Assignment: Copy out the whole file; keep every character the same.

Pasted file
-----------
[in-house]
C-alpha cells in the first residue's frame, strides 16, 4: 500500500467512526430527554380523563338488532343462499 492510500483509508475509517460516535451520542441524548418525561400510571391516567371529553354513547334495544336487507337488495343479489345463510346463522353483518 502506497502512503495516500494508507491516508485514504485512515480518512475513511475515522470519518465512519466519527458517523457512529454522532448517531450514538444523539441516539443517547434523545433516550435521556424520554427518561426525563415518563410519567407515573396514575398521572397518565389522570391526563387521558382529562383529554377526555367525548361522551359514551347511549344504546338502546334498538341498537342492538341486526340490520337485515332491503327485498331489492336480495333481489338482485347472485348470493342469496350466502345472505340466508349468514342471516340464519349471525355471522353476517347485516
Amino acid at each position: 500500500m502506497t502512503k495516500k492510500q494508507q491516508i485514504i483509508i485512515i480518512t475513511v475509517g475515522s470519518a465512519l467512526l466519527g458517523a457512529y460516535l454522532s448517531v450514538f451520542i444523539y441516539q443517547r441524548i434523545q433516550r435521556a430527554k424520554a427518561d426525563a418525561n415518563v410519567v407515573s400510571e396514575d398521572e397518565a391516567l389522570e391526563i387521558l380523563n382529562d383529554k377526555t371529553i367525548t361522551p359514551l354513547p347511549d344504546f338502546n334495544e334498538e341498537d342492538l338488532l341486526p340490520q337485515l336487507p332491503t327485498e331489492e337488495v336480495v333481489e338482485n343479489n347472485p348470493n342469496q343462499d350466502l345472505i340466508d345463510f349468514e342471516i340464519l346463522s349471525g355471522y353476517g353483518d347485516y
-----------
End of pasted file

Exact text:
[in-house]
C-alpha cells in the first residue's frame, strides 16, 4: 500500500467512526430527554380523563338488532343462499 492510500483509508475509517460516535451520542441524548418525561400510571391516567371529553354513547334495544336487507337488495343479489345463510346463522353483518 502506497502512503495516500494508507491516508485514504485512515480518512475513511475515522470519518465512519466519527458517523457512529454522532448517531450514538444523539441516539443517547434523545433516550435521556424520554427518561426525563415518563410519567407515573396514575398521572397518565389522570391526563387521558382529562383529554377526555367525548361522551359514551347511549344504546338502546334498538341498537342492538341486526340490520337485515332491503327485498331489492336480495333481489338482485347472485348470493342469496350466502345472505340466508349468514342471516340464519349471525355471522353476517347485516
Amino acid at each position: 500500500m502506497t502512503k495516500k492510500q494508507q491516508i485514504i483509508i485512515i480518512t475513511v475509517g475515522s470519518a465512519l467512526l466519527g458517523a457512529y460516535l454522532s448517531v450514538f451520542i444523539y441516539q443517547r441524548i434523545q433516550r435521556a430527554k424520554a427518561d426525563a418525561n415518563v410519567v407515573s400510571e396514575d398521572e397518565a391516567l389522570e391526563i387521558l380523563n382529562d383529554k377526555t371529553i367525548t361522551p359514551l354513547p347511549d344504546f338502546n334495544e334498538e341498537d342492538l338488532l341486526p340490520q337485515l336487507p332491503t327485498e331489492e337488495v336480495v333481489e338482485n343479489n347472485p348470493n342469496q343462499d350466502l345472505i340466508d345463510f349468514e342471516i340464519l346463522s349471525g355471522y353476517g353483518d347485516y